As the election draws near, President Trump’s political appointees, private lawyers and GOP allies on Capitol Hill are escalating their campaign to help the Russians interfere in U.S. politics. Now they’re effectively asking Americans to side with Russian intelligence services over the U.S. intelligence community — and the president is going along.

Over the past few months, Trump’s personal lawyer Rudolph W. Giuliani, GOP senators, U.S. lobbyists and pro-Trump media organizations have been working with Russian intelligence agents to launder Russian disinformation about the Bidens and Ukraine’s alleged involvement in the 2016 U.S. presidential election. This effort is “probably” directed by Russian President Vladimir Putin himself, according to a secret CIA assessment I revealed in September.

Now, Director of National Intelligence John Ratcliffe is working to spread Russian intelligence directly— without even bothering to launder it. On Sept. 29, he sent a letter to Sen. Lindsey O. Graham (R-S.C.) in which he announced that he was declassifying a Russian intelligence assessment obtained by the U.S. intelligence community in late July 2016. The Russian assessment described an alleged Clinton campaign effort to “stir up a scandal” by tying then-candidate Donald Trump to Putin and Russia’s hack of the Democratic National Committee.

Ratcliffe’s letter didn’t actually say Hillary Clinton was responsible for spurring the FBI investigation into the Trump campaign’s connections with Russia, but Trump made the link that same night — in his debate with Joe Biden. Referring to the letter, Trump said: “You saw what happened today with Hillary Clinton, where it was a whole big con job.” Ratcliffe’s letter said the intelligence community didn’t know the accuracy of the Russian intel or to what extent it was “exaggeration or fabrication.” He later clarified that he doesn’t think it was “disinformation.”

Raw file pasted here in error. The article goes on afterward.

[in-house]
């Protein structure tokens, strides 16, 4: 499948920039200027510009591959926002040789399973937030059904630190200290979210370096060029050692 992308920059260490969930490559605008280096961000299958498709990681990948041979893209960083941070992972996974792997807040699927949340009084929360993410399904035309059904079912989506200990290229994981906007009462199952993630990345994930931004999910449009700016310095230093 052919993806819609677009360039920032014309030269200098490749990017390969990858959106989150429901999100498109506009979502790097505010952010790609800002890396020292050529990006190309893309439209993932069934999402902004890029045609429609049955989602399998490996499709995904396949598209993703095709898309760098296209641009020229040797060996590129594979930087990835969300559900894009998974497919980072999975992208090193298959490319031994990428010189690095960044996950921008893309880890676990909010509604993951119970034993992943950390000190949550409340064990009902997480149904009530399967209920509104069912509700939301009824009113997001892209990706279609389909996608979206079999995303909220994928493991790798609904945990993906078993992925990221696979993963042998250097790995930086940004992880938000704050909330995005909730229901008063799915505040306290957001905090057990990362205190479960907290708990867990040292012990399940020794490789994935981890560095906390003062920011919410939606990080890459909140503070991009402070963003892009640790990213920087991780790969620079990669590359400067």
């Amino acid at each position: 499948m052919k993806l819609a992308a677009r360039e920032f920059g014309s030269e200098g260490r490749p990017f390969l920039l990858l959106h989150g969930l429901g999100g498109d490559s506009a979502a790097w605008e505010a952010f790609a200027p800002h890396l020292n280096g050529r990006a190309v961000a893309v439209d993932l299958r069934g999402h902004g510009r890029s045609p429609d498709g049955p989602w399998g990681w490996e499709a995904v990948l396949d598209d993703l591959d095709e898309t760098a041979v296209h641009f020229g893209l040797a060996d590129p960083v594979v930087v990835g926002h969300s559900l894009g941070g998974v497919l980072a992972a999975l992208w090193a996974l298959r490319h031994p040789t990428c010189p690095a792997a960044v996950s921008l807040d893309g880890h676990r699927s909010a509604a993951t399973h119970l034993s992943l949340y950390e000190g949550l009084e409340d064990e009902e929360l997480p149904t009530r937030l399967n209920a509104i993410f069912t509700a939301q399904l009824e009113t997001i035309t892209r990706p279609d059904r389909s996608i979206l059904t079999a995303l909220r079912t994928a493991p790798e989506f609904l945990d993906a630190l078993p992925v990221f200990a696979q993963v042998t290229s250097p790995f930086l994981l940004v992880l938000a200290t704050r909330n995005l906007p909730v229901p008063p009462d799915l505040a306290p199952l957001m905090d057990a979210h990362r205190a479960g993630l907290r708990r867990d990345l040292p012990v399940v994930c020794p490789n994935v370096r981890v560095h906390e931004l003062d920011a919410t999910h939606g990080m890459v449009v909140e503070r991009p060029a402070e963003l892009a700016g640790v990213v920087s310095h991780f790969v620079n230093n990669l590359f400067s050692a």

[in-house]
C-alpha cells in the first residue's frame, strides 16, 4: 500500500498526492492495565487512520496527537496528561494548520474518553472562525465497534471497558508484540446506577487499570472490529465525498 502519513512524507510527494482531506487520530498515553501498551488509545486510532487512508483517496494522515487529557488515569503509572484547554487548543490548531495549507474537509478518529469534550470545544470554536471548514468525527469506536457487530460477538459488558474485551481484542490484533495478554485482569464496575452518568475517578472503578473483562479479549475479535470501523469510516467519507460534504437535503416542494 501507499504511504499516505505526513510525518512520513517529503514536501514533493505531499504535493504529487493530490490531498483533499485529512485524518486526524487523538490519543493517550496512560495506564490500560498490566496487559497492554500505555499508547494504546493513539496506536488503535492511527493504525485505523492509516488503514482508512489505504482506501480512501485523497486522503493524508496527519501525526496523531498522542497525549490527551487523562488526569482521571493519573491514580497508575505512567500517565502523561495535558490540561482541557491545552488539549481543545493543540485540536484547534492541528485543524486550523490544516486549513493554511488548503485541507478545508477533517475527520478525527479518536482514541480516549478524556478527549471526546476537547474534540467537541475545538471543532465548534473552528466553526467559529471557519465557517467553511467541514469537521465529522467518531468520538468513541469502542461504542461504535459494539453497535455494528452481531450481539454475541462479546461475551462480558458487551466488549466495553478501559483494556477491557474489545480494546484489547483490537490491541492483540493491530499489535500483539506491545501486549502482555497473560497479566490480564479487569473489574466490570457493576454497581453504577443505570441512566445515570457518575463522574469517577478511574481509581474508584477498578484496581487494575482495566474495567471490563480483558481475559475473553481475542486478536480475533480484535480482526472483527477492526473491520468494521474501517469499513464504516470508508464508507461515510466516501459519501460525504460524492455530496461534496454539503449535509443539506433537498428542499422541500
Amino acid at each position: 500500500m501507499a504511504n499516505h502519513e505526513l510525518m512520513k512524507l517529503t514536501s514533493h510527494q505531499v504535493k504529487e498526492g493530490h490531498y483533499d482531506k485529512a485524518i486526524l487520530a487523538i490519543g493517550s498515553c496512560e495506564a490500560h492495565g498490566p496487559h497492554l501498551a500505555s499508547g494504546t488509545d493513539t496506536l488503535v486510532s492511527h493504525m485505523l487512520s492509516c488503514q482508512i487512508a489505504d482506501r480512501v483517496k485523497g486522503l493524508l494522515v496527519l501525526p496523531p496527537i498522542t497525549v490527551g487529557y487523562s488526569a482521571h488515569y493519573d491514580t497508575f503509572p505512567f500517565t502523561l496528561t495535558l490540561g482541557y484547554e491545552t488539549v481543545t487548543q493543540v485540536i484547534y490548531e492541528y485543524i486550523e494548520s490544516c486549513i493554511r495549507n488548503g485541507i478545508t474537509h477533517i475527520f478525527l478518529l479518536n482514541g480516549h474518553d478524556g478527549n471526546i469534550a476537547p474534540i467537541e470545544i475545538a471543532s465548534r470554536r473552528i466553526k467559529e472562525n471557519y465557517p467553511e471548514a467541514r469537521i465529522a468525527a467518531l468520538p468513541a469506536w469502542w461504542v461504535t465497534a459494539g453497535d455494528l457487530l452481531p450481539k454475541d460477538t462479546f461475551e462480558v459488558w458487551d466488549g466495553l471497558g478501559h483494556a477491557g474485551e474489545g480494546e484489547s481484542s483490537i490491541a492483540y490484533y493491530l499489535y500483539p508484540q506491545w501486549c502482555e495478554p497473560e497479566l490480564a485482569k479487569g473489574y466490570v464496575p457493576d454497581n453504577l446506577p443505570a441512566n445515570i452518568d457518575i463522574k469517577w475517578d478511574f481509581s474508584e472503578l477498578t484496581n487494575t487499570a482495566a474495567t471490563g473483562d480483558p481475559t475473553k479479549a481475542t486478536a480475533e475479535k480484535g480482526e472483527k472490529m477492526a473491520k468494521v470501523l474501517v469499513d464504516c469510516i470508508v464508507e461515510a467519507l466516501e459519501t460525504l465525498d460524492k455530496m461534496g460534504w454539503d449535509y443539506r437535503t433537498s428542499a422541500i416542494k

On Tuesday, Ratcliffe released heavily redacted declassified notes about the Russian intelligence assessment from then-CIA Director John Brennan and a heavily redacted copy of an investigative referral sent to then-FBI Director James B. Comey and then-Deputy Assistant Director of Counterintelligence Peter Strzok about the Russian intelligence.

Pro-Trump media outlets have suggested that this Russian intel assessment adds evidence to their claim that Moscow fed former British intelligence officer Christopher Steele disinformation, prompting the FBI investigation into Russia’s interference in the 2016 election. Pro-Trump lawmakers immediately celebrated the latest disclosures as a “smoking gun,” pointing to Clinton’s supposed guilt and the FBI’s refusal to investigate the Russian information.

But Strzok, who helped lead that investigation until he was fired in 2018, told me in an interview that the Ratcliffe letter offers zero new evidence that would support Trump’s claims about Clinton. Also, Strzok said, it’s impossible to know for sure what the Russians were talking about, because Ratcliffe didn’t release any information about the underlying Russian sourcing or reporting.